Port Aransas Museum

101 E. Brundrett at Alister Street

mailing address -
P.O. Box 677
Port Aransas, Texas 78373
related to the Port Aransas Preservation Society

Visited on - - 1 February 2014
When the Texas Boatcrafters and Messers (the Texas chapter of the)
Traditional Small Craft Association
Had a tour and meeting on the site.

the Museum building

Port Aransas map - locating the Museum and the Farley Boat Works

Scow Sloop model - This type of boat was used for fishing in the bay and Laguna Madre
stretching a large net between 2 boats and sailing along sweeping up everything.
A law outlawed this practice to preserve the fish stocks.

A fourth order Fresnel lens which was in the Aransas Pass Light Station
from 1865 until 1954 when the Light Station was decommissioned.
The Fresnel lens focuses and shines the light of the lamp out in a horizontle beam.
This concentrates the light to where it is needed, so that nearly all the light generated by the lens shines out to the sides.
This sort of lens was invented by French physicist Augustin-Jean Fresnel (of France). The first such lens was used in a French lighthouse in 1823.

There are a few computers on site which contain impressive collections of
historical pictures of the Port Aransas area. These pictures are grouped by topic.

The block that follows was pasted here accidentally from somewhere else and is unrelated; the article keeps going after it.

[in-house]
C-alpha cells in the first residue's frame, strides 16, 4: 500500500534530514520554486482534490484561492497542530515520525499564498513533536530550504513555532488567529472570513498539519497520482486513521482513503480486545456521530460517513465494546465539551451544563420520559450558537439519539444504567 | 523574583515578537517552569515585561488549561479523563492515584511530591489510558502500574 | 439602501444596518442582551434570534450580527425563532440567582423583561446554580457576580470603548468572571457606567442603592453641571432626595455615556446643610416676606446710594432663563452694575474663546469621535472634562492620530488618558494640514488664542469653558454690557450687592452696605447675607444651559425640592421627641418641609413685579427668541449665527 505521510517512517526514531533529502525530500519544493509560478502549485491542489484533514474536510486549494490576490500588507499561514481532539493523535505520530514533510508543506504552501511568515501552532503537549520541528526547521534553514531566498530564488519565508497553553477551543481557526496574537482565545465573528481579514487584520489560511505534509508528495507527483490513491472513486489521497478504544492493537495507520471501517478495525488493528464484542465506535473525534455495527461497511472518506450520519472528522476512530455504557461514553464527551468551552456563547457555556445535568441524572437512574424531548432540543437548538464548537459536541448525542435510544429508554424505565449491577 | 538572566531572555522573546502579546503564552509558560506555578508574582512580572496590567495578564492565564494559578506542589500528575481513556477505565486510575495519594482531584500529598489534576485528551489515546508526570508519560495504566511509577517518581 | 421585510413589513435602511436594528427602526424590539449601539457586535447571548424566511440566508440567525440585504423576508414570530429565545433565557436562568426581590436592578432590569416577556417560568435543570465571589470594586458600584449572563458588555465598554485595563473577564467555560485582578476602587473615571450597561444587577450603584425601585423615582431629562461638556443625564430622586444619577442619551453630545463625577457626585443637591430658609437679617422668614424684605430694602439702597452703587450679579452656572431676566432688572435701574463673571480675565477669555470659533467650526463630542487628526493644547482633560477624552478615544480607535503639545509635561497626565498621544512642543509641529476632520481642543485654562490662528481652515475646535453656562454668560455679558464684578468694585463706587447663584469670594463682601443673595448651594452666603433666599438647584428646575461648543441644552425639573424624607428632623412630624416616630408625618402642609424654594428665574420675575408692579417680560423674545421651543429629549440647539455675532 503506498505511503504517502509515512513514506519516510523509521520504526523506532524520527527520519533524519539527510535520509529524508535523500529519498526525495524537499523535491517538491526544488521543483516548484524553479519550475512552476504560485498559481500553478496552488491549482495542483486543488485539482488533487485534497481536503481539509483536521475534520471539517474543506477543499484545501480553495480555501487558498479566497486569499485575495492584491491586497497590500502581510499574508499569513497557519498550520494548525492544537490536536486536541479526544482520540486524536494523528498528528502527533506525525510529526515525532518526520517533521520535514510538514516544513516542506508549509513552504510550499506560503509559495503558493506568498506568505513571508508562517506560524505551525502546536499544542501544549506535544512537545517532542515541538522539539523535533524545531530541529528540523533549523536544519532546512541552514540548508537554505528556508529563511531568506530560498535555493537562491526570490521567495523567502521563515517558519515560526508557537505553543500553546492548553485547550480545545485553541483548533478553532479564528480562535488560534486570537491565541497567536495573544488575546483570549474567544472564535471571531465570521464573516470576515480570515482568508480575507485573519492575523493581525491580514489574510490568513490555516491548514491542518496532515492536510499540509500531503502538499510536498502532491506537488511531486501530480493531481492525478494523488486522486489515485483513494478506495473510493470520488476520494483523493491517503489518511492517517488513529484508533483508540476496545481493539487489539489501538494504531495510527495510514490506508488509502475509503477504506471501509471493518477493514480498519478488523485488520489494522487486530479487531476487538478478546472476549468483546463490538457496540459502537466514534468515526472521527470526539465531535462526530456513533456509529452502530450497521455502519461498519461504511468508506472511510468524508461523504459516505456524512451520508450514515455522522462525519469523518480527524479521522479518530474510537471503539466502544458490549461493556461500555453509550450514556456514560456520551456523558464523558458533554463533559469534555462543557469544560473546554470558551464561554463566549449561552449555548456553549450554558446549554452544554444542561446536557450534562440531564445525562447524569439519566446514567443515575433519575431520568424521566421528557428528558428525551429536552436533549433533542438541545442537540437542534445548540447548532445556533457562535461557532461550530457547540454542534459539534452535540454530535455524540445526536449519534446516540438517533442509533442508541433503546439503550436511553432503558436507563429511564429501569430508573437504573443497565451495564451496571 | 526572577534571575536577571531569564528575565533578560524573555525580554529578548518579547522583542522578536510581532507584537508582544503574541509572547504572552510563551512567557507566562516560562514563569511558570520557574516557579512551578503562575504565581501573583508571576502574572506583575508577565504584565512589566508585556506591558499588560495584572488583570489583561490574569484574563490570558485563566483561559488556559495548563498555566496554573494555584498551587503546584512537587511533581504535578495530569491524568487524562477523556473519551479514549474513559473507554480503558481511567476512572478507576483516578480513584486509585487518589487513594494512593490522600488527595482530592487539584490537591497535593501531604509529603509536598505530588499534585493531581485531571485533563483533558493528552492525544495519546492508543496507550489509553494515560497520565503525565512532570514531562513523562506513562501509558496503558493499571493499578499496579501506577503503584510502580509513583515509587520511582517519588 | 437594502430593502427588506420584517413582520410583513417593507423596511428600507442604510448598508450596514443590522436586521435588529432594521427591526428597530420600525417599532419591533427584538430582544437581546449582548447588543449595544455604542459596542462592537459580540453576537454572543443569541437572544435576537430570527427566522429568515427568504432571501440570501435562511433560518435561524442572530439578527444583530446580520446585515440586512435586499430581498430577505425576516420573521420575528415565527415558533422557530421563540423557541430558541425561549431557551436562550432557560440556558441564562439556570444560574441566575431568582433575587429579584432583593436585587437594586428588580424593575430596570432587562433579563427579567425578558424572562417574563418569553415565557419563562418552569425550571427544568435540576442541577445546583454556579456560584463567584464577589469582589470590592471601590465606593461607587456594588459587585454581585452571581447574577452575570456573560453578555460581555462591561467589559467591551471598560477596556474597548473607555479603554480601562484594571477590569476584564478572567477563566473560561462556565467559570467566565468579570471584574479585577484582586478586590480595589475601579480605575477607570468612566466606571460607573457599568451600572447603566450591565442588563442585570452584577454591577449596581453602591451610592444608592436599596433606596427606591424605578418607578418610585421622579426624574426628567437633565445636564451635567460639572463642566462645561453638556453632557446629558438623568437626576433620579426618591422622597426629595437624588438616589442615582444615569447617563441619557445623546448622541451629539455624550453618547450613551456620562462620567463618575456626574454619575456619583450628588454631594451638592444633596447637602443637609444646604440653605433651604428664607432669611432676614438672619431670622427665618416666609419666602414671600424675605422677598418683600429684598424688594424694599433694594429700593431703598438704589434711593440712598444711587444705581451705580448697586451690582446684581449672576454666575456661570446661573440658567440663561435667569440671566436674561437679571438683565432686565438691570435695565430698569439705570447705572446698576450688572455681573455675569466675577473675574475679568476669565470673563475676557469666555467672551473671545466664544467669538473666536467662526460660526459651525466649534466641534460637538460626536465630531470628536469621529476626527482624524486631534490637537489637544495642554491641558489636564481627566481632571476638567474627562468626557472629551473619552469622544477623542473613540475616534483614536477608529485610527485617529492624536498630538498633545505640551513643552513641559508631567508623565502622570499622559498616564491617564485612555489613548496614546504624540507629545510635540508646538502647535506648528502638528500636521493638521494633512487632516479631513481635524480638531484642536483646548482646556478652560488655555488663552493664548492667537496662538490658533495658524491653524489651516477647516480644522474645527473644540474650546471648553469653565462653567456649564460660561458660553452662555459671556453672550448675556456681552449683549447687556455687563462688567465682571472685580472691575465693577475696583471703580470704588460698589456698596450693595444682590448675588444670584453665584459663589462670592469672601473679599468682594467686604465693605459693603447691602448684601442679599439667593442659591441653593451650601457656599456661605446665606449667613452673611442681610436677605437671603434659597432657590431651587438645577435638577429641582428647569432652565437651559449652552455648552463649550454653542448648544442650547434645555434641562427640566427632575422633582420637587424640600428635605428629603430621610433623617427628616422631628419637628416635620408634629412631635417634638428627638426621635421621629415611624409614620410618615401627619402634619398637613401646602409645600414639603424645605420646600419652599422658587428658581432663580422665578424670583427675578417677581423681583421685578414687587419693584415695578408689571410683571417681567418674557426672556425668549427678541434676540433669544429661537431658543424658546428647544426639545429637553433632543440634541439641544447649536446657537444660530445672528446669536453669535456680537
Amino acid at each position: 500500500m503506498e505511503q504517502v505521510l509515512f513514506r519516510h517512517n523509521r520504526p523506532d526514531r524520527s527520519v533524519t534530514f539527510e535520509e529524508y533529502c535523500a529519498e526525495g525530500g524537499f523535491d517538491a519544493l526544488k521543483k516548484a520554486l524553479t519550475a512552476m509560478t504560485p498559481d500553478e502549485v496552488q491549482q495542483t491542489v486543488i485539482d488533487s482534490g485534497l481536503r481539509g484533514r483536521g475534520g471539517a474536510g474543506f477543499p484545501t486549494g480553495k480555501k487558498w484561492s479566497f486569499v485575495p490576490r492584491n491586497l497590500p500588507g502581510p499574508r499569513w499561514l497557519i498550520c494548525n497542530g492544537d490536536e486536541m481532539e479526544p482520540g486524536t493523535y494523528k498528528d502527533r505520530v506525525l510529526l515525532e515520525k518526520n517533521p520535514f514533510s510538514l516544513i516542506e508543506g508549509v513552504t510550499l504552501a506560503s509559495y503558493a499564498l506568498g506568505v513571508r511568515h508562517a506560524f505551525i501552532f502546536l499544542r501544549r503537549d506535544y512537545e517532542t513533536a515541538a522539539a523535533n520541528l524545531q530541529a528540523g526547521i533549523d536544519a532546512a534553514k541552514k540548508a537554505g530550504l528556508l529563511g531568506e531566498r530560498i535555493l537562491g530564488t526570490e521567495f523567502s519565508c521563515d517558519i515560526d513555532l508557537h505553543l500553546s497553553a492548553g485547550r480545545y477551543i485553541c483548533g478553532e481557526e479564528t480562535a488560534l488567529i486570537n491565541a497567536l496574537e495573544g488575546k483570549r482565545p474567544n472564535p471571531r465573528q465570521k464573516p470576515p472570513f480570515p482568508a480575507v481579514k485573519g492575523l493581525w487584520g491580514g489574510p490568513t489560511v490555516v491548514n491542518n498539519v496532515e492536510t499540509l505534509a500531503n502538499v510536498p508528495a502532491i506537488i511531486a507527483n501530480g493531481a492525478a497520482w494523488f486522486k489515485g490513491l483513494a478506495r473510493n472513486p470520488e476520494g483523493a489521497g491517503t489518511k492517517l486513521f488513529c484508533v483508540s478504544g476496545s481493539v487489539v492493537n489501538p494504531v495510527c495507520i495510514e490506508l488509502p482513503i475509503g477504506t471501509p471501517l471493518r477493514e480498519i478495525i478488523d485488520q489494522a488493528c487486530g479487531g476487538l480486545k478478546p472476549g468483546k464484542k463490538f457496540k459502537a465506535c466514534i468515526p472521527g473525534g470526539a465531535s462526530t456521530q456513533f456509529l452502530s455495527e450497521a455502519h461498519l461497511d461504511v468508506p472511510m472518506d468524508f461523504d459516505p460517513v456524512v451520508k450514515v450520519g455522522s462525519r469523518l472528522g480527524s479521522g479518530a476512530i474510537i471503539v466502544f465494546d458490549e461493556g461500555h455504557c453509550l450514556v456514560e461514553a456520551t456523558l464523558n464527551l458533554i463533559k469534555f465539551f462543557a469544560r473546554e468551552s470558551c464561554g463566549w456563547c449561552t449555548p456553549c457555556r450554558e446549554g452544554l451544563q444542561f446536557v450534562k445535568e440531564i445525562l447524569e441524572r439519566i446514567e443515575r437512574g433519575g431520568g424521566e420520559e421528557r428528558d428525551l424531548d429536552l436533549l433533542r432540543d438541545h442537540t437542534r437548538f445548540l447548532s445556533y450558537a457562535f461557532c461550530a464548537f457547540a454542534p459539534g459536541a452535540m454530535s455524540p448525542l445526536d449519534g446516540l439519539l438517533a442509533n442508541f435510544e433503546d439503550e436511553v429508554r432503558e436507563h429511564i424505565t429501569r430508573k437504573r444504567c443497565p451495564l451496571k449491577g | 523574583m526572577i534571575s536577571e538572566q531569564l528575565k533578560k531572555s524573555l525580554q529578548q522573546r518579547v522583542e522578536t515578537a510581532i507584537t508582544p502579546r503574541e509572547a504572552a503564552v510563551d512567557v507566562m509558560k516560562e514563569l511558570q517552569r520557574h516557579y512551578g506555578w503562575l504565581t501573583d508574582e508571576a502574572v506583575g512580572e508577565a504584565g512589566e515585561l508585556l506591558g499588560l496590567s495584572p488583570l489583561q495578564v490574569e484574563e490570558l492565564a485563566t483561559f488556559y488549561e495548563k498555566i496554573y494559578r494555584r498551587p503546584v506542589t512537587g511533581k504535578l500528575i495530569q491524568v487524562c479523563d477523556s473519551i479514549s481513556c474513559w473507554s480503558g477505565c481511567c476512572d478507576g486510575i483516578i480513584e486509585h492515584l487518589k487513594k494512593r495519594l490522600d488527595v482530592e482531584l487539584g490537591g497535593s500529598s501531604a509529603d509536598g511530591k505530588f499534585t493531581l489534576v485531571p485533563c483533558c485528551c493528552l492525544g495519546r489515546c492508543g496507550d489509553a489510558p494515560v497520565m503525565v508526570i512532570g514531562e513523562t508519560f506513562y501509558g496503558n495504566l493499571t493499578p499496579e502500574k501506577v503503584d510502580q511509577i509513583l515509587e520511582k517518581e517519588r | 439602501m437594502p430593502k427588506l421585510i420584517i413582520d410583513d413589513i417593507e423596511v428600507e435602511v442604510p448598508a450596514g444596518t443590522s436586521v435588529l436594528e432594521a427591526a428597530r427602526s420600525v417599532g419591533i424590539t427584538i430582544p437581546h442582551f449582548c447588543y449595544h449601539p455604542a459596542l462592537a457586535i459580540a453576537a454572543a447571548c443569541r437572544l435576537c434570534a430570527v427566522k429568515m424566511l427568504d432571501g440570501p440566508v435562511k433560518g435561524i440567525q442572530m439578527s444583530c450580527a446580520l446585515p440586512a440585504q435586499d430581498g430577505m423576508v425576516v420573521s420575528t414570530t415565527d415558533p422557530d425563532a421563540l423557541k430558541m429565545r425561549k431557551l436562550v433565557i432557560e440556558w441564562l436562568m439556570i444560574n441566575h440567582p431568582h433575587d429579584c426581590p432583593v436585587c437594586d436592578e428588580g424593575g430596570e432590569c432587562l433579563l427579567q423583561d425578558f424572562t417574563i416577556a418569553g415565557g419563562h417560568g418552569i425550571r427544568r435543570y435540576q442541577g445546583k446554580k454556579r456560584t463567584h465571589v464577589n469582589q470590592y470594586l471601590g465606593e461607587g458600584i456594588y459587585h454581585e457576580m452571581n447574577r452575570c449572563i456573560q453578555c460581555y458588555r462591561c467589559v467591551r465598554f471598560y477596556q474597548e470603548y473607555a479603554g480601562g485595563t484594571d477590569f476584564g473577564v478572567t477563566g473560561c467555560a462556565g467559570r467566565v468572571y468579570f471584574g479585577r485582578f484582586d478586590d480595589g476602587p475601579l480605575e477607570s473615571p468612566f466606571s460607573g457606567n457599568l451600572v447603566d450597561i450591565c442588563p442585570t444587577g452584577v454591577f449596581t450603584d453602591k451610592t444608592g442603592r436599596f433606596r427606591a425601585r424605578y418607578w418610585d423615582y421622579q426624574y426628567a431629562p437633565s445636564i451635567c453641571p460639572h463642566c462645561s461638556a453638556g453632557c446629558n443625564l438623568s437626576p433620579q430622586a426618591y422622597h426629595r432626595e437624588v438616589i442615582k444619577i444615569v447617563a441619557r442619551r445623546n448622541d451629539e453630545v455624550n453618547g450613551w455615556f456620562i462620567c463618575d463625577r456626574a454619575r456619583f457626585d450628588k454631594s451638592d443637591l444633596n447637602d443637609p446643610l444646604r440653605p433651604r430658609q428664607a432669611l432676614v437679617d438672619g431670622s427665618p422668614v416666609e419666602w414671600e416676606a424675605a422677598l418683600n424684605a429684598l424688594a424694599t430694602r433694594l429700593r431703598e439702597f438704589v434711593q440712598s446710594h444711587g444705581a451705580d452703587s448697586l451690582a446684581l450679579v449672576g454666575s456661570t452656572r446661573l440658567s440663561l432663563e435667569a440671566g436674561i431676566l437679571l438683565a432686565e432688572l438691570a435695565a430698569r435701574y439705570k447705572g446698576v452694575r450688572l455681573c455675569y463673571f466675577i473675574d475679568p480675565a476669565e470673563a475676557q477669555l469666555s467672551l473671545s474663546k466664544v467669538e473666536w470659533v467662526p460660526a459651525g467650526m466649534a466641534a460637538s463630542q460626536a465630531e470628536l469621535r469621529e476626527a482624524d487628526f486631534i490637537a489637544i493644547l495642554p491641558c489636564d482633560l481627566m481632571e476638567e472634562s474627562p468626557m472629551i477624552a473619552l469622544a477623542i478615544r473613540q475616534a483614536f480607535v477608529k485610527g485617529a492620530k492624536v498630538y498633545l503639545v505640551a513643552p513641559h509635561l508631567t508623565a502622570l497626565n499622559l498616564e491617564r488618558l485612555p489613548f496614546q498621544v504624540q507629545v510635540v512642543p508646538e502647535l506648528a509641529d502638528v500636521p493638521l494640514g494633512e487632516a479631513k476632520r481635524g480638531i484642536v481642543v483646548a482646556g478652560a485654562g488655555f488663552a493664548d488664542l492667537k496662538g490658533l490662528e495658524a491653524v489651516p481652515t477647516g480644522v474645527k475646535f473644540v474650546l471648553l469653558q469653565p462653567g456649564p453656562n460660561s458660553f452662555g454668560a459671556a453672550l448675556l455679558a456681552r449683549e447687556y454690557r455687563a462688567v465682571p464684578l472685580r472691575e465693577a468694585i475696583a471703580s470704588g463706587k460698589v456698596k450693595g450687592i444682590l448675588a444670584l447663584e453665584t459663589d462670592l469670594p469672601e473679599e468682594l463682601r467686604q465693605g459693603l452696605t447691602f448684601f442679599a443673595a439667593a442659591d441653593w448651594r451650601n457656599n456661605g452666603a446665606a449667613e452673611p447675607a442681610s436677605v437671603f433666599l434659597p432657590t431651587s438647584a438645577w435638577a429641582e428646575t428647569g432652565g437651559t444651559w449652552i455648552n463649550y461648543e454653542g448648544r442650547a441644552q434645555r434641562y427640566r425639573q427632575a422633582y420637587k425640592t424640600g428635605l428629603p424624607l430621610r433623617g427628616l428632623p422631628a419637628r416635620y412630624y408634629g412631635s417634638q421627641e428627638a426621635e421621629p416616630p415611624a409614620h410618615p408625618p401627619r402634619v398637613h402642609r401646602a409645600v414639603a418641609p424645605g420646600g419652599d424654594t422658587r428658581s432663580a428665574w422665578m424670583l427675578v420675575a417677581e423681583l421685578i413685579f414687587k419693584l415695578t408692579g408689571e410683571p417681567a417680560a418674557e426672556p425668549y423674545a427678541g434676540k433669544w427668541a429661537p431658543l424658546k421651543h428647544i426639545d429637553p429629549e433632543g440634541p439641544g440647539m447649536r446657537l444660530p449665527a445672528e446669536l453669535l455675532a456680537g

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One of the larger exhibits describes hurricanes in general and particularly hurricanes
which came ashore in the Port Aransas area.

- -

Farley Boat Works
a part of the Port Aransas Museum

716 W. Avenue C
Port Aransas, TX 78373

Frank Coletta (green hat) - president of Texas Boatcrafters and Messers and
the Traditional Small Craft Association, addresses the members attending.

South end of the Farley Boat Shop
Rick Pratt, museum director - - Jim Johnson (left) shop manager

North end of the Farley Boat Shop

This skiff made to be a tender for the Scow Schooner in Anahuac, Texas.
This boat is planked with cypress and framed with Southern Yellow Pine.
There is no plywood in this boat. Rick Pratt and Chuck Leinweber shown.
Planks are rivited. Bottom is cross planked.
In the background you can see the Scow Schooner hull bottom side up and covered with silver tarp.

Tarpon fishing boat designed and made by Farley Boat Works
when it was an active commercial boat boatbuilding shop.

inside of a Tarpon fishing boat designed and made by Farley Boat Works

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A 100 year old Bahamian Skiff - could be restored
In any case it is truly a museum piece.

Lighthouse keepers skiffs, nested

A boat made in the museum program, in process.

Boat in process

another Boat in process

another view of previous Boat

A couple of skiffs made since the Farley Boat Works has become part of the Port Aransas Museum.

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The covered hull of a Gulf of Mexico Scow Schooner
The hull was made in Anahuac, Texas (north side of Galveston Bay) and
was recently moved to the Farley Boat Works to be finished.
The hull is made of cypress wood and came sheathed with 3/4 inch plywood.

a diagram of what the Scow Schooner should look like when finished

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Port Aransas, Texas WWII Coastal Defense - gun mount.

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update 7 February 2014

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